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662m. Joint British Societies cardiovascular disease risk greater than twenty
percent up to thirty percent over next ten years
662n. Joint British Societies cardiovascular disease risk greater than thirty percent over next ten years
38DF. QRISK cardiovascular disease 10 year risk score
38DR. Framingham 1991 cardiovascular disease 10 year risk score
38DP. QRISK2 cardiovascular disease 10 year risk score
38B10 CVD (cardiovascular disease) risk assessment by third party
38G6. Joint British Societies cardiovascular disease risk score
38G8. Dundee CVS risk score
9hJ0. Excepted from cardiovascular disease quality indicators:
9hJ1. Excepted from cardiovascular disease quality indicators: informed dissent
9Oh9. Cardiovascular disease risk assessment declined
8IAK. Cardiovascular disease high risk review declined
8IEL. QRISK cardiovascular disease risk assessment declined
8IEV. QRISK2 cardiovascular disease risk assessment declined (v25)
9NSB. Unsuitable for QRISK2 cardiovascular disease risk assessment (v25)
U60CA [X]Statin causing adverse effect in therapeutic use
TJC24 Adverse reaction to simvastatin
TJC25 Adverse reaction to pravastatin
C10.. Diabetes mellitus
C109J Insulin treated Type 2 diabetes mellitus
C109K Hyperosmolar non-ketotic state in type 2 diabetes mellitus
C10C. Diabetes mellitus autosomal dominant
C10D. Diabetes mellitus autosomal dominant type 2
C10E% Type 1 diabetes mellitus
C10F% Type 2 diabetes mellitus (excluding C10F8. Reaven's syndrome)
C10G% Secondary pancreatic diabetes mellitus
C10H% Diabetes mellitus induced by non-steroid drugs
C10M% Lipoatrophic diabetes mellitus
C10N% Secondary diabetes mellitus
PKyP. Diab insipidus,diab mell,optic atrophy and deafness
C10P. Diabetes mellitus in remission (v28)
C10P0 Type I diabetes mellitus in remission (v28)
C10P1 Type II diabetes mellitus in remission (v28)
G734. Peripheral arterial disease
C3200 Familial hypercholesterolaemia
C3204 Fredrickson's hyperlipoproteinaemia, type IIa
C3205 Familial defective apolipoprotein B-100
C3203 Low-density-lipoprotein-type (LDL) hyperlipoproteinaemia
C3220 Familial combined hyperlipidaemia
1Z10. Chronic kidney disease stage 1
1Z11. Chronic kidney disease stage 2
1Z17. Chronic kidney disease stage 1 with proteinuria
1Z18. Chronic kidney disease stage 1 without proteinuria
1Z19. Chronic kidney disease stage 2 with proteinuria
1Z1A. Chronic kidney disease stage 2 without proteinuria
K051. Chronic kidney disease stage 1
K052. Chronic kidney disease stage 2
Cardiovascular disease (CVD) is the most common cause of death in the UK, and importantly for patients, the major cause of premature death (before 65 years). Moreover, of greater significance for the NHS, CVD is now the commonest cause of disability (through stroke and heart failure particularly) and hospital admission. This results in CVD being the major cost driver for health utilisation and remains the end point disease for many other chronic disorders, especially diabetes and renal disease.
Primary prevention (PP) works and evidence-based interventions can dramatically reduce risk – in North Karelia which had the highest CVD rates in Europe 25 years ago, CVD mortality has reduced by 50 per cent through rigid implementation of public health and individual patient interventions. Analysis of CHD trends in Ireland found that over a 15-year period, primary prevention achieved a two-fold larger reduction in CHD deaths than secondary prevention, with 68 per cent of the 2530 fewer deaths attributable to CHD (using the IMPACT CHD mortality model) having occurred in people without recognised CHD compared to 32 per cent in CHD patients.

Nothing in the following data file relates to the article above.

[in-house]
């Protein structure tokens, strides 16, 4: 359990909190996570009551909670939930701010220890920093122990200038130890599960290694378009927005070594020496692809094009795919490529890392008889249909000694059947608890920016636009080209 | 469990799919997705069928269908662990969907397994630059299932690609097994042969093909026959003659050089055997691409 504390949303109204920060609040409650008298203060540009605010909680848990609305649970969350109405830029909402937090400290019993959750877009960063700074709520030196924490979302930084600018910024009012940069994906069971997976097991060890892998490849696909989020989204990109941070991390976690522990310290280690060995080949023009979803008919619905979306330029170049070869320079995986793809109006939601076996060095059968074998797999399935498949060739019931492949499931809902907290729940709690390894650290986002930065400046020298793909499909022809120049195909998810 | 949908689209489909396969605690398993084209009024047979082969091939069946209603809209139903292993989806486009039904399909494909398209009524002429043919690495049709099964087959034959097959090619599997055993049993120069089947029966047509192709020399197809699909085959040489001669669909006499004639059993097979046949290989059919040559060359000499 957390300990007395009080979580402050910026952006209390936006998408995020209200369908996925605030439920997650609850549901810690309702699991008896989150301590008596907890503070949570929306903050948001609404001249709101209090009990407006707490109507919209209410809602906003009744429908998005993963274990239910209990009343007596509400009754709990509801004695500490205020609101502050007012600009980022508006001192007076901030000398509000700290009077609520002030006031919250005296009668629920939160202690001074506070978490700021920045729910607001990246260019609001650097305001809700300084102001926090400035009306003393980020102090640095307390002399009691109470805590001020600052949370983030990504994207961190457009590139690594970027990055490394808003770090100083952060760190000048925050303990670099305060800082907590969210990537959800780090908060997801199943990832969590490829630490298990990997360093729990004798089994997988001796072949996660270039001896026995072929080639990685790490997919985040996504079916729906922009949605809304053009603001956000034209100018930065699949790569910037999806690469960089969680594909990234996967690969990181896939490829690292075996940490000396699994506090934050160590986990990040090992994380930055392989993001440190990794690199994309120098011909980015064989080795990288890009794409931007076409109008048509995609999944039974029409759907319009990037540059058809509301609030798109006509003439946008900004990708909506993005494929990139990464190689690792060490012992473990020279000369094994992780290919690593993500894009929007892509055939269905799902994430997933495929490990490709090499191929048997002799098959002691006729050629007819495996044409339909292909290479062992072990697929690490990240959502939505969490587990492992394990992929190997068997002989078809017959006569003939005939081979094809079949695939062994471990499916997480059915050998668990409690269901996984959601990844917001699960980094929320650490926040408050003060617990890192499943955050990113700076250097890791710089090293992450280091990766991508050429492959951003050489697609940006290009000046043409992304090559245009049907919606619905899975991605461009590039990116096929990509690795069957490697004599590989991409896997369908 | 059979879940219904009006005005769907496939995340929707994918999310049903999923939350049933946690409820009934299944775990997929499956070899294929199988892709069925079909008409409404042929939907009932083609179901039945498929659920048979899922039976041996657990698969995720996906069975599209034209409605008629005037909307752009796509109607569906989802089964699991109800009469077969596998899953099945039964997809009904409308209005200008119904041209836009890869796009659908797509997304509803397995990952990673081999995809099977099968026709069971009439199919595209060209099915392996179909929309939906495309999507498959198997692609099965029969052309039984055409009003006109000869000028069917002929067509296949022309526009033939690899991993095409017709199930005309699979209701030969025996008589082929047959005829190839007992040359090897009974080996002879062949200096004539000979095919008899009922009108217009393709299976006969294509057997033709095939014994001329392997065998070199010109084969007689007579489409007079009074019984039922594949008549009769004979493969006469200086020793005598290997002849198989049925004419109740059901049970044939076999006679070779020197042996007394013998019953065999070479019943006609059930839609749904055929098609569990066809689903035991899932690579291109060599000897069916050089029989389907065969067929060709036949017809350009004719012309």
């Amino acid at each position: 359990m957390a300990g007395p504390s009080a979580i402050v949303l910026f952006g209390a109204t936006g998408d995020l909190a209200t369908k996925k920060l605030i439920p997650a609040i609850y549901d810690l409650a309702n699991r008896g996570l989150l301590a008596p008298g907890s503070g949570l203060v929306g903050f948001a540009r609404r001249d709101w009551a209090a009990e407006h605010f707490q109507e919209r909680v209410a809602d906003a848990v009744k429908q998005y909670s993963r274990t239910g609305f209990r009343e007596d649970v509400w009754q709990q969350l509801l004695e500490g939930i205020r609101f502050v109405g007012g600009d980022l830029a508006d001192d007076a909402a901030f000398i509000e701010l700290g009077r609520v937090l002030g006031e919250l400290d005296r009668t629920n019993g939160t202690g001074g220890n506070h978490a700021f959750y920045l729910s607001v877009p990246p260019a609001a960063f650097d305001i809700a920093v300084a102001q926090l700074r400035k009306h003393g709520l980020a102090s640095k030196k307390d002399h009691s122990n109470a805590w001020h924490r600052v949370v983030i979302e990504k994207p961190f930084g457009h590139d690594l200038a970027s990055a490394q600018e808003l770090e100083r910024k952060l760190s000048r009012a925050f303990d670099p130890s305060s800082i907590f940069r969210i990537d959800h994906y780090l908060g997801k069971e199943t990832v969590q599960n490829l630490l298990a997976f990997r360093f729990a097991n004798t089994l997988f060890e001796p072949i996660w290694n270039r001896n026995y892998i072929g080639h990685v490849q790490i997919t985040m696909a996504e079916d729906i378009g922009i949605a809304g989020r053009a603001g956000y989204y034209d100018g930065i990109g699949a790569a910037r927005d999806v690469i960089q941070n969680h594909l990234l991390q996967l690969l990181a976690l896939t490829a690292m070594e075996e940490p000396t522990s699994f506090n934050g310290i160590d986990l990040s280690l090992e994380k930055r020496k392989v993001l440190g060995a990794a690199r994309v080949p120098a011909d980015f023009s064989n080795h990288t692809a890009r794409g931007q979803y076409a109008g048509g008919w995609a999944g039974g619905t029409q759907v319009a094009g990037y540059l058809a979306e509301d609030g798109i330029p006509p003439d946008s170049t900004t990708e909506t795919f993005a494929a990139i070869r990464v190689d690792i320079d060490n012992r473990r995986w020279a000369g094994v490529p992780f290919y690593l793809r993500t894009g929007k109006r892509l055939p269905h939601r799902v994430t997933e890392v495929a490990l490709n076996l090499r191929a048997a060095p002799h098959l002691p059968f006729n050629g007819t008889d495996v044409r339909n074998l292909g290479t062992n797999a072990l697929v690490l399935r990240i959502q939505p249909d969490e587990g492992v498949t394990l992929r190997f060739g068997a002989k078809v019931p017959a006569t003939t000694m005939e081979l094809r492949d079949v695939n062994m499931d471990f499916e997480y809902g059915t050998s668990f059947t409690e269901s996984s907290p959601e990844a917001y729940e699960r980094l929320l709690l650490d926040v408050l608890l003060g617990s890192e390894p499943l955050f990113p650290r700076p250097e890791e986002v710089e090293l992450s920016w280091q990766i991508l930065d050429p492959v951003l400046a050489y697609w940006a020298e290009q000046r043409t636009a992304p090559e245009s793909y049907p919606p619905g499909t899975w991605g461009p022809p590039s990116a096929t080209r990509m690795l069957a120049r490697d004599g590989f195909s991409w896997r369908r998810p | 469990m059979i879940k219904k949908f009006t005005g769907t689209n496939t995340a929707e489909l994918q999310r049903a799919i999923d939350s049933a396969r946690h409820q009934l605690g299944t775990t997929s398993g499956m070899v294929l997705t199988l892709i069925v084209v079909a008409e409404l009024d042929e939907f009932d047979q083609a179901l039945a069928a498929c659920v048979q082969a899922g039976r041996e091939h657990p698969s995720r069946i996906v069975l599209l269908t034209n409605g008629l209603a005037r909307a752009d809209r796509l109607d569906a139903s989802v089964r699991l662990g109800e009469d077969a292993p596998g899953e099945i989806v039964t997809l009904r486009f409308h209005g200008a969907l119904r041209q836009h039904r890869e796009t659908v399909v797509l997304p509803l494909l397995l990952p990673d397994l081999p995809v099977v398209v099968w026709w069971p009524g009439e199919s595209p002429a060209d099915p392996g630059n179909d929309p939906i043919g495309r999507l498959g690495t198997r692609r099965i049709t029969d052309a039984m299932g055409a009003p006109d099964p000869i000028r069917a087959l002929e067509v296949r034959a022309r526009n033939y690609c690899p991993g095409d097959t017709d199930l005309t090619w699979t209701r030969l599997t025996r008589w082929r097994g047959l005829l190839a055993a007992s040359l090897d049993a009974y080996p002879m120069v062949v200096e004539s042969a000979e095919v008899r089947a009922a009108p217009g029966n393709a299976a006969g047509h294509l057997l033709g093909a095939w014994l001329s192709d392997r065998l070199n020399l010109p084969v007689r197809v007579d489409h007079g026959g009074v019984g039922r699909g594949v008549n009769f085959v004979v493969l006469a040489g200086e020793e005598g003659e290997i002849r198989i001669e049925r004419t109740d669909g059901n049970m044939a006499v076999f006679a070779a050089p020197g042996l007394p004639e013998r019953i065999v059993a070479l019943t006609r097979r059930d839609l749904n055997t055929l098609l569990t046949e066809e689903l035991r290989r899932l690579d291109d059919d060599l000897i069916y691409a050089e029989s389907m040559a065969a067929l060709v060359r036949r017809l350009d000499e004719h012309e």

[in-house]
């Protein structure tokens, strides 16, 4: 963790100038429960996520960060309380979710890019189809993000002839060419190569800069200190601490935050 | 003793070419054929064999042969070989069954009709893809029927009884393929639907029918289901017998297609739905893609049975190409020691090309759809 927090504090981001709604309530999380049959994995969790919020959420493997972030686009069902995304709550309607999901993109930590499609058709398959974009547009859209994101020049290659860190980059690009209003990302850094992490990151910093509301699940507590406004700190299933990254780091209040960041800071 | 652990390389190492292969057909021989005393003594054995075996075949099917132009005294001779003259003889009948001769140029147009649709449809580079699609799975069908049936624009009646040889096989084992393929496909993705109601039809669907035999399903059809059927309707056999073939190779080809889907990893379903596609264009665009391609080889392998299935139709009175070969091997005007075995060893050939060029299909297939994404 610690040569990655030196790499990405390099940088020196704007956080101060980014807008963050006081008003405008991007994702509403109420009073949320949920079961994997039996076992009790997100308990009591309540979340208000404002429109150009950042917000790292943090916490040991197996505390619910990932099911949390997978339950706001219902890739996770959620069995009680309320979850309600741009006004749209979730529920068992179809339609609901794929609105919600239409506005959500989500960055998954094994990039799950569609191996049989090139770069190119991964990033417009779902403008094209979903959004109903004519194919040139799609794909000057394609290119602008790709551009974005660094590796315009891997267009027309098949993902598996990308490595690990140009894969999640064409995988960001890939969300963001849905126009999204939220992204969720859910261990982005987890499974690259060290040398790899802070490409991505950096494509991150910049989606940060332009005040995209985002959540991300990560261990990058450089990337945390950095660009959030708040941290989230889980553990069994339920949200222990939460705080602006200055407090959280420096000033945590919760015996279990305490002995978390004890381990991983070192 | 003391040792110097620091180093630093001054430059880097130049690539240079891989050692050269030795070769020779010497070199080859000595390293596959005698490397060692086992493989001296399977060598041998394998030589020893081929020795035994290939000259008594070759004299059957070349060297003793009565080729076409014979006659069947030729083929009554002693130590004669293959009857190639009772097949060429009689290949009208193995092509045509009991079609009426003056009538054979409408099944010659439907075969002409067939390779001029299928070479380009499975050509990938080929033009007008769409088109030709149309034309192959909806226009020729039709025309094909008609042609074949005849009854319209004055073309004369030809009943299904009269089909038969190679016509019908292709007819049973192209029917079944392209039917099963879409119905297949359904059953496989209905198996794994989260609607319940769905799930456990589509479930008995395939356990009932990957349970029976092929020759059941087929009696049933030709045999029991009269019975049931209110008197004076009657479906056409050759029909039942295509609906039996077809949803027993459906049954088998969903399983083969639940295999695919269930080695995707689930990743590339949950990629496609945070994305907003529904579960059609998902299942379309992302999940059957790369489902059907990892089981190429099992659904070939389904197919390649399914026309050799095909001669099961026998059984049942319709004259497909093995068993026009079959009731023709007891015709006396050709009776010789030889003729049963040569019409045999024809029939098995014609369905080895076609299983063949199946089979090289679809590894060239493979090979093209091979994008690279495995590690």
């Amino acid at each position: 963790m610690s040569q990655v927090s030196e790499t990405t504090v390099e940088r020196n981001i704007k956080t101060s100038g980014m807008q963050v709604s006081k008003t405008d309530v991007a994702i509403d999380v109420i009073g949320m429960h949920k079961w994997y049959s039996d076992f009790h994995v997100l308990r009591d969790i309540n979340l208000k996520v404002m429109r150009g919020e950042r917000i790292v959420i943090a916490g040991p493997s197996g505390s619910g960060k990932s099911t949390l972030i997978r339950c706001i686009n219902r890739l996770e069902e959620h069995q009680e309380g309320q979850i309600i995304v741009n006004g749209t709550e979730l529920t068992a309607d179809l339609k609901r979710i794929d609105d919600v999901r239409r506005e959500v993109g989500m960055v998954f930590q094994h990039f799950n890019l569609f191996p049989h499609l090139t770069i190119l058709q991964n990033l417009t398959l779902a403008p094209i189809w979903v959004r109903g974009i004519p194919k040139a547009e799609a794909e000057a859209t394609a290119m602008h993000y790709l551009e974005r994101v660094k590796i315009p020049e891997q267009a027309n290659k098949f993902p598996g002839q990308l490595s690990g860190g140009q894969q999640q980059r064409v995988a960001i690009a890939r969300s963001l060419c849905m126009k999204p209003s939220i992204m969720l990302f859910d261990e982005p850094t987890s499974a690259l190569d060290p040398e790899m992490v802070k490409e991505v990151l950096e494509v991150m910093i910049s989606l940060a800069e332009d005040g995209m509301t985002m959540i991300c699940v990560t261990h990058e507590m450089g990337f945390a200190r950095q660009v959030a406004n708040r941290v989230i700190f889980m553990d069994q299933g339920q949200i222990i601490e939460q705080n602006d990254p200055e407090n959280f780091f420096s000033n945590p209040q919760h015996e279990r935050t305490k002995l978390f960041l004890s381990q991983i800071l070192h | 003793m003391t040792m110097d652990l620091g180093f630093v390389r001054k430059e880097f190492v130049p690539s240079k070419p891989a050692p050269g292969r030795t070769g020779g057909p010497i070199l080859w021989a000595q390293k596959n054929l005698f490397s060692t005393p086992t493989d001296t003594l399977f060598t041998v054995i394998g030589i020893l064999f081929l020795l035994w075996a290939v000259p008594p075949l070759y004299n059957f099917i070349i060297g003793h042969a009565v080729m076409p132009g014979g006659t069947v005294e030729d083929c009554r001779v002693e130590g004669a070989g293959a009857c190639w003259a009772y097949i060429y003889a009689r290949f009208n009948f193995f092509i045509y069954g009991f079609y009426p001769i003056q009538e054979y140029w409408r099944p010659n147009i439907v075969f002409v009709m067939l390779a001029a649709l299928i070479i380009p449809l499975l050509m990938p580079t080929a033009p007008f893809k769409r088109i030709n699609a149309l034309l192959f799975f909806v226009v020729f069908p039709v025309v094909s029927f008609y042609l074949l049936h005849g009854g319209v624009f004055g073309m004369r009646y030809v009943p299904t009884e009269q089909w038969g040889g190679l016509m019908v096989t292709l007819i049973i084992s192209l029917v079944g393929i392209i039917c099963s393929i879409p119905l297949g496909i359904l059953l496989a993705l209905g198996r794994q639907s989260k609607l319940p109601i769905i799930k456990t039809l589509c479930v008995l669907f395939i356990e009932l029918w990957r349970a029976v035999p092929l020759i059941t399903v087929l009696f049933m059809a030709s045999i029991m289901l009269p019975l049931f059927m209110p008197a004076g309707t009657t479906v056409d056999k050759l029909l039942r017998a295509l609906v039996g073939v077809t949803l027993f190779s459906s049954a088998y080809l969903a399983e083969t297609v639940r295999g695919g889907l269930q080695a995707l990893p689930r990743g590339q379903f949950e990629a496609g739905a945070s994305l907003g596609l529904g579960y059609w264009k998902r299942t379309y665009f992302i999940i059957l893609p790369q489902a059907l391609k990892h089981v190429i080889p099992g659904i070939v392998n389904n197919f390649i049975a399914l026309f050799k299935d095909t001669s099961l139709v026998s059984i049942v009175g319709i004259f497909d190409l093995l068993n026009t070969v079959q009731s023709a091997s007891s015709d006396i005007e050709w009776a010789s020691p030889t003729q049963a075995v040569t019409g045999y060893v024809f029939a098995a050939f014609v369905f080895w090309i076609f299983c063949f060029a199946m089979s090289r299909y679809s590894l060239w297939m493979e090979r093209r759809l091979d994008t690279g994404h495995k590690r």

For primary prevention of CVD, people at risk need to be identified before CVD has become established. To assess risk in those likely to be at high-risk (for example, people with hypertension) a validated assessment tool is needed that evaluates a range of modifiable and non-modifiable risk factors.
The NICE clinical guideline on lipid modification recommends statin
therapy for the primary prevention of CVD for adults who have an estimated 20
per cent or greater 10-year risk of developing CVD.
NICE clinical guideline CG67. Lipid modification
A number of risk assessment tools can be used to estimate cardiovascular risk for this QOF indicator. These include:
The three assessment tools listed above allow a structured risk assessment to be undertaken. However, each has a different age threshold; so to include the use of all three tools, the age range for this indicator has been set at aged 30 or over and under the age of 75. Contractors will be expected to use one of the three tools to assess their patients. If the tool normally available on the contractor’s clinical system is not age appropriate, one of the other tools may be used.
Framingham and JBS2 are based on the American Framingham equations. These equations are of limited use in the UK because they were developed in a historic US population. The equations overestimate risk by up to 50 per cent in most contemporary northern European populations, particularly for people living in more affluent areas and underestimate risk in higher risk populations, such as people who are the most socially deprived. Framingham makes no allowance for a family history of premature CHD and does not take account of ethnicity, but does have a full data set.
The newer risk score QRISK has the advantage of including other variables, such as measures of social deprivation, ethnicity and family history. QRISK uses data from UK general practice databases
Framingham and JBS2
The variables required for the estimation of risk using the Framingham risk assessment tool are age, sex, systolic blood pressure (mean of two previous systolic readings), total cholesterol, high density lipoprotein cholesterol, smoking status and presence of left ventricular hypertrophy. JBS2 utilises the Framingham variables with the exception of the presence of left ventricular hypertrophy.